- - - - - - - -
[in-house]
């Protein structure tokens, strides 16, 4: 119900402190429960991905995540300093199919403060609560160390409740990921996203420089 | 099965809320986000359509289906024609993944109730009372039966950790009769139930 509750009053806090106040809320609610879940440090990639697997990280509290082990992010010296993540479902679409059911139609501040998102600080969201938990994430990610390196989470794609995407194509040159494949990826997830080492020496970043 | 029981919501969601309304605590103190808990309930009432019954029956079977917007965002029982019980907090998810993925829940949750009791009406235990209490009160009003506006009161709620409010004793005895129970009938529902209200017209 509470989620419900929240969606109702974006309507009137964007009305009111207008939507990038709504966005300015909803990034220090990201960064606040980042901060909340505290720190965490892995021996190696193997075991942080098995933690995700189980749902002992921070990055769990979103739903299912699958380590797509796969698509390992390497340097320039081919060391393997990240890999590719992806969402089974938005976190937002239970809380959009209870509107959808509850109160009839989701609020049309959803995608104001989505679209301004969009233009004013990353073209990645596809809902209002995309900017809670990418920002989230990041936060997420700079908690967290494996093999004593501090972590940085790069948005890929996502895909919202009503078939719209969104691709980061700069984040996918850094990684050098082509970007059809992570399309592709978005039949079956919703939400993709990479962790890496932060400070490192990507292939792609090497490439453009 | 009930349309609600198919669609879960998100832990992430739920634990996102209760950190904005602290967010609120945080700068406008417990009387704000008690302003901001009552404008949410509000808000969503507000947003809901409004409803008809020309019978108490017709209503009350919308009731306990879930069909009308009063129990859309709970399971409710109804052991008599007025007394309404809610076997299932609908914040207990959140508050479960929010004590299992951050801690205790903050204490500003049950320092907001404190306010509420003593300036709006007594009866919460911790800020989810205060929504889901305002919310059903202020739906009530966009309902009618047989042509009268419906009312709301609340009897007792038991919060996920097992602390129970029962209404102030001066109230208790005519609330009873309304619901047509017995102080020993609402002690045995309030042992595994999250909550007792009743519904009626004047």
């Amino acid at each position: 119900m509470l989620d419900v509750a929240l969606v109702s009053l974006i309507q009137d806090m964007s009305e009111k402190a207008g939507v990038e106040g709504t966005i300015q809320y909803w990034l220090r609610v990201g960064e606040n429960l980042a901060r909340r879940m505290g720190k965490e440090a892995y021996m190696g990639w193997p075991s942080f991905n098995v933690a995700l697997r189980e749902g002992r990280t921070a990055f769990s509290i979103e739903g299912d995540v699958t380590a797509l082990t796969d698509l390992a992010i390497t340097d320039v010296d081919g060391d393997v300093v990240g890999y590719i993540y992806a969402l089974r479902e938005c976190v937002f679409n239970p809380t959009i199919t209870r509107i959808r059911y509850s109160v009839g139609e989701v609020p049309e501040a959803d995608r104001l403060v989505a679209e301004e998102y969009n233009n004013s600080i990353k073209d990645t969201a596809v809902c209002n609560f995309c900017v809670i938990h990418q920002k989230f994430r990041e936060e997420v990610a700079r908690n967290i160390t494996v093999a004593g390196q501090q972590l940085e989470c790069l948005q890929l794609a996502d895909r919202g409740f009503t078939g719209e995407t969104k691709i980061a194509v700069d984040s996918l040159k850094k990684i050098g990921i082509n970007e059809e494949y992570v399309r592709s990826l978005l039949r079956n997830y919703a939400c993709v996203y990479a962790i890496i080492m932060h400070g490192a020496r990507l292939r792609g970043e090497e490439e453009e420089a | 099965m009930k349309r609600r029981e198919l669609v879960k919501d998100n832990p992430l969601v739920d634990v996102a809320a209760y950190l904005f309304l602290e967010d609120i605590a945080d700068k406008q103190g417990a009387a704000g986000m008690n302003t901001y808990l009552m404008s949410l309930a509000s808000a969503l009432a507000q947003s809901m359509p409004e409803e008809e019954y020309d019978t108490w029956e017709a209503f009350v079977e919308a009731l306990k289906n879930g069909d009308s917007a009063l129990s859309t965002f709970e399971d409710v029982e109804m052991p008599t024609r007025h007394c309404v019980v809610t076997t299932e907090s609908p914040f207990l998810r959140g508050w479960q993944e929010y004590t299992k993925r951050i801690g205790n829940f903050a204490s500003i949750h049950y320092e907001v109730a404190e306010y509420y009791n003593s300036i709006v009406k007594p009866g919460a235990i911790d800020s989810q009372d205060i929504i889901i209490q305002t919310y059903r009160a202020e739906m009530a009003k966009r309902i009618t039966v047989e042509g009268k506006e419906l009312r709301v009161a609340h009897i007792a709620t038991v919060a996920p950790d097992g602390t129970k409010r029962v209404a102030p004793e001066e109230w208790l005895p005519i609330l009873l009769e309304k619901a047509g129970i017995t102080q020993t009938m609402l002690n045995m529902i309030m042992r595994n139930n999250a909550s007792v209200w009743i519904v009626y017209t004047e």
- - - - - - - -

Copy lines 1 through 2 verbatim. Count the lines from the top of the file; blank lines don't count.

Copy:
[in-house]
């Protein structure tokens, strides 16, 4: 119900402190429960991905995540300093199919403060609560160390409740990921996203420089 | 099965809320986000359509289906024609993944109730009372039966950790009769139930 509750009053806090106040809320609610879940440090990639697997990280509290082990992010010296993540479902679409059911139609501040998102600080969201938990994430990610390196989470794609995407194509040159494949990826997830080492020496970043 | 029981919501969601309304605590103190808990309930009432019954029956079977917007965002029982019980907090998810993925829940949750009791009406235990209490009160009003506006009161709620409010004793005895129970009938529902209200017209 509470989620419900929240969606109702974006309507009137964007009305009111207008939507990038709504966005300015909803990034220090990201960064606040980042901060909340505290720190965490892995021996190696193997075991942080098995933690995700189980749902002992921070990055769990979103739903299912699958380590797509796969698509390992390497340097320039081919060391393997990240890999590719992806969402089974938005976190937002239970809380959009209870509107959808509850109160009839989701609020049309959803995608104001989505679209301004969009233009004013990353073209990645596809809902209002995309900017809670990418920002989230990041936060997420700079908690967290494996093999004593501090972590940085790069948005890929996502895909919202009503078939719209969104691709980061700069984040996918850094990684050098082509970007059809992570399309592709978005039949079956919703939400993709990479962790890496932060400070490192990507292939792609090497490439453009 | 009930349309609600198919669609879960998100832990992430739920634990996102209760950190904005602290967010609120945080700068406008417990009387704000008690302003901001009552404008949410509000808000969503507000947003809901409004409803008809020309019978108490017709209503009350919308009731306990879930069909009308009063129990859309709970399971409710109804052991008599007025007394309404809610076997299932609908914040207990959140508050479960929010004590299992951050801690205790903050204490500003049950320092907001404190306010509420003593300036709006007594009866919460911790800020989810205060929504889901305002919310059903202020739906009530966009309902009618047989042509009268419906009312709301609340009897007792038991919060996920097992602390129970029962209404102030001066109230208790005519609330009873309304619901047509017995102080020993609402002690045995309030042992595994999250909550007792009743519904009626004047």